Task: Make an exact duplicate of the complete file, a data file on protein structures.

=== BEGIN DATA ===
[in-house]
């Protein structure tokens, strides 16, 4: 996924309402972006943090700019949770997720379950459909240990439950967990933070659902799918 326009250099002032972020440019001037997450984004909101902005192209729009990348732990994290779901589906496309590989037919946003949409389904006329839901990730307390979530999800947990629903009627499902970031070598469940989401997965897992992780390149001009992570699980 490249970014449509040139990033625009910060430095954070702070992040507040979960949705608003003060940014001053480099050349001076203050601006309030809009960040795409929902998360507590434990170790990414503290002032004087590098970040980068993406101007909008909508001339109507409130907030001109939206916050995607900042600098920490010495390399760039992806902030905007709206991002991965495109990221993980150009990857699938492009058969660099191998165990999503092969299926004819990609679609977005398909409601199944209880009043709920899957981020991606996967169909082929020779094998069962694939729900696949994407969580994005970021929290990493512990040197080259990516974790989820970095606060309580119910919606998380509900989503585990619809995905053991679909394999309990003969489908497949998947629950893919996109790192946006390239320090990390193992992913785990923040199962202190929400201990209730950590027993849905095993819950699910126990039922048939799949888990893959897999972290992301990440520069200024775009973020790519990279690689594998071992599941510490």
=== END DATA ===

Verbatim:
[in-house]
């Protein structure tokens, strides 16, 4: 996924309402972006943090700019949770997720379950459909240990439950967990933070659902799918 326009250099002032972020440019001037997450984004909101902005192209729009990348732990994290779901589906496309590989037919946003949409389904006329839901990730307390979530999800947990629903009627499902970031070598469940989401997965897992992780390149001009992570699980 490249970014449509040139990033625009910060430095954070702070992040507040979960949705608003003060940014001053480099050349001076203050601006309030809009960040795409929902998360507590434990170790990414503290002032004087590098970040980068993406101007909008909508001339109507409130907030001109939206916050995607900042600098920490010495390399760039992806902030905007709206991002991965495109990221993980150009990857699938492009058969660099191998165990999503092969299926004819990609679609977005398909409601199944209880009043709920899957981020991606996967169909082929020779094998069962694939729900696949994407969580994005970021929290990493512990040197080259990516974790989820970095606060309580119910919606998380509900989503585990619809995905053991679909394999309990003969489908497949998947629950893919996109790192946006390239320090990390193992992913785990923040199962202190929400201990209730950590027993849905095993819950699910126990039922048939799949888990893959897999972290992301990440520069200024775009973020790519990279690689594998071992599941510490």